The sky is not falling: hand-wringing about commercial real estate foreclosures in PG County, but missing what really matters
Today's Post has an article about foreclosure on some property at the University Town Center in Hyattsville, in the vicinity of the Prince George's Plaza Metro Station, "Commercial foreclosures threaten Prince George’s tax base."
What is happening is the over-leveraged properties end up in the hands of people with more capital, and life goes on.
I remember how these additions to the landscape were heralded in the Gazette (e.g., "Movies Return to Hyattsville after 30 years" and "Tenants to move into University Town Center" from 2007) at the time they opened.
Note that this isn't the first "TOD" project that is failing. The heralded Fruitvale Transit Village in Oakland, California isn't doing very well either. See "Five keys to successful retail in a transit-oriented development" from New Urban News.)
In both cases, I would argue it has to do with not strengthening truly urban design qualities, those focused on "walkability," complemented by the right mix of uses, enough housing, and density.
(This is a nice piece on walkability, "Reclaiming the Walkable City" from Frameworks, the journal of the UC Berkeley College of Environmental Design.)
I think this is an important lesson to understand, given the big push in Prince George's County to better leverage the opportunity for "transit oriented development," which is discussed in the comment thread to this GGW entry, "New hospital a prime opportunity for TOD in Prince George's."
Interestingly, I might argue that the problems with the "transit oriented development" around PG Plaza Metro Station derive from the fact that the design framework for this development was created 50 years ago, when the planning for what became the WMATA system began, and when planning practices were decidedly oriented to big blocky buildings common to urban renewal planning. Walkability wasn't a factor in design at all.
This aerial is from a write up on the area from the Coalition for Smarter Growth.
Even though the subway station is there, the area was never designed to become walkable and connected, just dense.
The Washington Business Journal had an article about the history of this area in 2007, "Back to the future: Herschel Blumberg and his brother snagged a world-class architect to design New Town Center in Hyattsville, promising to change the way Washington developed. So why did it take nearly 50 years to build?." (The Post mentioned this history in a short brief in 2005.)
From the article:
In the mid-1950s, Blumberg was the quintessential thirty-something developer, gushing with ideas and a bank account more suited to buying a house than developing a city. He and his brother, Marvin, nascent home builders at the time, bought 140 acres in Prince George's County from Baltimore contractor Isadore Gudelsky, a family acquaintance.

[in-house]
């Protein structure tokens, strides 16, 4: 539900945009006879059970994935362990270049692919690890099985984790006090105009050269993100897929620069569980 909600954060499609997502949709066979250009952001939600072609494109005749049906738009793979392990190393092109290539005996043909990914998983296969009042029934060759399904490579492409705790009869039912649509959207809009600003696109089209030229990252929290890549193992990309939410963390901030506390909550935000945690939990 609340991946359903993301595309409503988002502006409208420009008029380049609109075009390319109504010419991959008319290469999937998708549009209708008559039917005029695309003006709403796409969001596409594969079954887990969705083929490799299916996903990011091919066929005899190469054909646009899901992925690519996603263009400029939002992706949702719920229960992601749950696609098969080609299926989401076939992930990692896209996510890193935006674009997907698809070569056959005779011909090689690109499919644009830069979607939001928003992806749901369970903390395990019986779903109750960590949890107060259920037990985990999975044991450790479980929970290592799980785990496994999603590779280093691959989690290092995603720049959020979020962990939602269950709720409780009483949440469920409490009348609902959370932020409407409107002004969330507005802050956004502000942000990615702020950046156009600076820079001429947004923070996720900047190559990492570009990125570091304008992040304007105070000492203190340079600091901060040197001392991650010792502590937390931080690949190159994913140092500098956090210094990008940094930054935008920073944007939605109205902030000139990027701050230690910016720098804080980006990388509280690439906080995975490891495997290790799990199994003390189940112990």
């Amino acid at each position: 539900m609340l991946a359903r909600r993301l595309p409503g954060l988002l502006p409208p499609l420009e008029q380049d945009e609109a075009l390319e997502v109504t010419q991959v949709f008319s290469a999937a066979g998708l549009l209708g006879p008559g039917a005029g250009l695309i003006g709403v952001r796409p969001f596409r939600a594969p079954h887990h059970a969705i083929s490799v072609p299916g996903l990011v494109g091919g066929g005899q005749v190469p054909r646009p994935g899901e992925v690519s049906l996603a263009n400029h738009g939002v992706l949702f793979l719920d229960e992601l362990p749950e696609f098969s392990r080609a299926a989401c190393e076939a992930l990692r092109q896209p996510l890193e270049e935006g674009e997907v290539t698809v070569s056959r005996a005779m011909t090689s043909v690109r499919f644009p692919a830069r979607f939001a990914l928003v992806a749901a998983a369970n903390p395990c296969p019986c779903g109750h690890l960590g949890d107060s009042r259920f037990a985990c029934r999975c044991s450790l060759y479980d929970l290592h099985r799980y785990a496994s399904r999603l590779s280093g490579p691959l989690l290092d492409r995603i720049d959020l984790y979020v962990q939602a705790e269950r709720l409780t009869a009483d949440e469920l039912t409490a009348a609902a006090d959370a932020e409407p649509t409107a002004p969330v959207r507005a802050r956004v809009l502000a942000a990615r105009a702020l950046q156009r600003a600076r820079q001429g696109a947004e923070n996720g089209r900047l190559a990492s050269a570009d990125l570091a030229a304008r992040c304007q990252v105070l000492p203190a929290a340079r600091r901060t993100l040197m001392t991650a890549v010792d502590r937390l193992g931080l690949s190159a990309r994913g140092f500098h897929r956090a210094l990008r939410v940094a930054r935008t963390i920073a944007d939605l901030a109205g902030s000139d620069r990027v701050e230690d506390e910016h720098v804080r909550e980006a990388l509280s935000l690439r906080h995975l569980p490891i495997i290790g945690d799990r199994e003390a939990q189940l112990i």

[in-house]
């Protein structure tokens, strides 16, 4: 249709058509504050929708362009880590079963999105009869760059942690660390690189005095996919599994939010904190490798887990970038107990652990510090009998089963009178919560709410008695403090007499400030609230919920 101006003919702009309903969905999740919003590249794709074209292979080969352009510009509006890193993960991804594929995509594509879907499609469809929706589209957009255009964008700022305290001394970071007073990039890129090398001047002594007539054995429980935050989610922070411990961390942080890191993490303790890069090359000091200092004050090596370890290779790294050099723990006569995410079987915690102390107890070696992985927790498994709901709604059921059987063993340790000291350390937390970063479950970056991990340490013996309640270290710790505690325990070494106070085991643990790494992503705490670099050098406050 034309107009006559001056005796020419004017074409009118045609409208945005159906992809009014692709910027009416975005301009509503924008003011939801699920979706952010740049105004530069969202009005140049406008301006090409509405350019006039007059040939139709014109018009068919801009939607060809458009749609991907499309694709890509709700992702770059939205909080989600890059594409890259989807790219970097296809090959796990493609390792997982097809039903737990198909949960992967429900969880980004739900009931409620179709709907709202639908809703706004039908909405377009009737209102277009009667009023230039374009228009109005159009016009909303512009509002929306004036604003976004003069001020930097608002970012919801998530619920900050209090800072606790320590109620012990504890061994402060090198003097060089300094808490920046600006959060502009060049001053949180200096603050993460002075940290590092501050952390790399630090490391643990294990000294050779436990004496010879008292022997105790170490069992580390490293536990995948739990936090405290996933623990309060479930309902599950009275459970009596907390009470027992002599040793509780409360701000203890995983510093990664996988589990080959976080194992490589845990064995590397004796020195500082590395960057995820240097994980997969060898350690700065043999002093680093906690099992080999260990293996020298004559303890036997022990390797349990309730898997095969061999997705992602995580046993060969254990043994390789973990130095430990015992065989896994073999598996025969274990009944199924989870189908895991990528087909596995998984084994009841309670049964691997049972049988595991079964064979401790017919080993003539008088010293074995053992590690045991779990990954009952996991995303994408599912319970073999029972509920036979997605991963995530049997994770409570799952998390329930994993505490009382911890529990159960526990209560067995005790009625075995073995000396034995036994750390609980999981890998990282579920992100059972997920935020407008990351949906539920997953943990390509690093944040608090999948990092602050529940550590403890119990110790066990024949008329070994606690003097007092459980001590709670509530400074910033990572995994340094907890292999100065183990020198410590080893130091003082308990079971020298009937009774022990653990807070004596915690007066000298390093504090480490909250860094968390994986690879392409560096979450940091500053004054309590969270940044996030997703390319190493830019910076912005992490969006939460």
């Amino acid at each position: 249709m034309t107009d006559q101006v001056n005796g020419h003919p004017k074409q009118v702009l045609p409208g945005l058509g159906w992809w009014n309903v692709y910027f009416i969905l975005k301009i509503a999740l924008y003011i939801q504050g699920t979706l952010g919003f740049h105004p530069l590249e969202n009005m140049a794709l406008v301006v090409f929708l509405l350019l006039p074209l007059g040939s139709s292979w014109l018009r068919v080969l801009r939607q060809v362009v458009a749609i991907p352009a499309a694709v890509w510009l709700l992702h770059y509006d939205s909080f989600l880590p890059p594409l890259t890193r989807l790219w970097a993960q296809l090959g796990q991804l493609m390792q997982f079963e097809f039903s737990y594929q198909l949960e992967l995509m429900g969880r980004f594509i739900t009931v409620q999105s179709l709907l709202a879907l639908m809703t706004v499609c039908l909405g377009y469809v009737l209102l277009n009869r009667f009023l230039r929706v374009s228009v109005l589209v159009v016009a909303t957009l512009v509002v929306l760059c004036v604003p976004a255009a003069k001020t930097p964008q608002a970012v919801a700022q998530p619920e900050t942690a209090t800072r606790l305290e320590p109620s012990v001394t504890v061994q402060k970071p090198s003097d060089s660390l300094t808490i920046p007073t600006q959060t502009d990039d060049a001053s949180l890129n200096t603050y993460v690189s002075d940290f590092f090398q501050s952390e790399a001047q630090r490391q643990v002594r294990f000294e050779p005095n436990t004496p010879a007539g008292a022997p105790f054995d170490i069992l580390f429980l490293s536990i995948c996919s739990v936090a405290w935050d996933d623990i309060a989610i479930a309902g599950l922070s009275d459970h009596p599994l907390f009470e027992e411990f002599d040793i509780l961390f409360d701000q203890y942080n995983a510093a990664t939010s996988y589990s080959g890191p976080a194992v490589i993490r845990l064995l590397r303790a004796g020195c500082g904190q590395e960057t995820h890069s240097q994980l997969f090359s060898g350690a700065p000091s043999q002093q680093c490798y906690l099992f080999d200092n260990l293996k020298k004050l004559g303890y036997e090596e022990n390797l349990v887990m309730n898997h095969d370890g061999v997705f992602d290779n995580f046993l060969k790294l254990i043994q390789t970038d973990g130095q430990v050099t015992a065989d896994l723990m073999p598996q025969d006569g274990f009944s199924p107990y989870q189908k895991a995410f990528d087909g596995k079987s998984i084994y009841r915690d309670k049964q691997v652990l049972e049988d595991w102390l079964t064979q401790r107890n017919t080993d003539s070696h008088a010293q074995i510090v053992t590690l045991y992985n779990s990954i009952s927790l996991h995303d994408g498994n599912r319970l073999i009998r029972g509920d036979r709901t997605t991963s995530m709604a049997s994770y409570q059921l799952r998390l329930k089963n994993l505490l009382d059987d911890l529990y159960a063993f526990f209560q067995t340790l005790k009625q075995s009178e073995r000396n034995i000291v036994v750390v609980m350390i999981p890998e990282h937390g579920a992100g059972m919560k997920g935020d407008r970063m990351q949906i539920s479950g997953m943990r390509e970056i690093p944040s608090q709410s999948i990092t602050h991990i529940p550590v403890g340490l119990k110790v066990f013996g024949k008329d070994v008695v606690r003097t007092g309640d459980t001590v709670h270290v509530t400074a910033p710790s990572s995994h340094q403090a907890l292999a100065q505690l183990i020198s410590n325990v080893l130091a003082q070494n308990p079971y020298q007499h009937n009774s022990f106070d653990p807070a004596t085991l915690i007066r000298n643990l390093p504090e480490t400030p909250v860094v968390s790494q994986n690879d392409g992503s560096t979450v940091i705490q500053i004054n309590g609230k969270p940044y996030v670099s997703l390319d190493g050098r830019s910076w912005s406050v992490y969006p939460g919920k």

Residential. Commercial. Leisure. A subway stop and an exit off the highway. It would have it all. They convinced Edward Durell Stone, one of the most famous and controversial architects of the time, to devise the master plan for the mini-metropolis. Stone, based in New York, was working on designs for the Kennedy Center at the time.
Dubbed New Town Center, the $78 million project was like a slice of downtown in the suburbs. It would feature the biggest office building in the suburbs, the tallest residential tower, a planned complex with no equal in the region. Cars on one level. Walkers on another. A public plaza with a skating rink, a movie theater and all the retail you could want one level down.
While it will take a long time to fix the urban design of that area, eventually it will most likely succeed. But if it had put the right urban design in place at the outset of the project, likely we wouldn't be talking about University Town Center today. But we could still be learning from it, just positively.
As Bruce Liedstrand commented on the NUN article, about Fruitvale Village:
There are even more lessons to be learned from the Fruitvale Village “TOD” than the 5 listed in the article.
First, a real TOD is a neighborhood or district at a transit stop, not an individual project. The Fruitvale Village project needed to be planned as an integrated part of a larger neighborhood, not a freestanding project. The retail couldn’t survive without a whole neighborhood of customers
Second, the project design contributed to the retail failure. The design assumed BART commuters as retail customers, but the site plan let the commuters exit the train and walk directly to the parking area without going through the retail area.
Third, the portion of the site the BART commuters experienced was designed as the project back door (with trash and loading areas), not a pleasant entryway. And this commuter walking area was not kept clean and attractive.
A realistic look at the project before construction should have alerted the project sponsors to these problems. This project is one to learn from, not one to emulate.
These comments are relevant to the PG Plaza issue, as well as Rhode Island Metro and Fort Totten among others.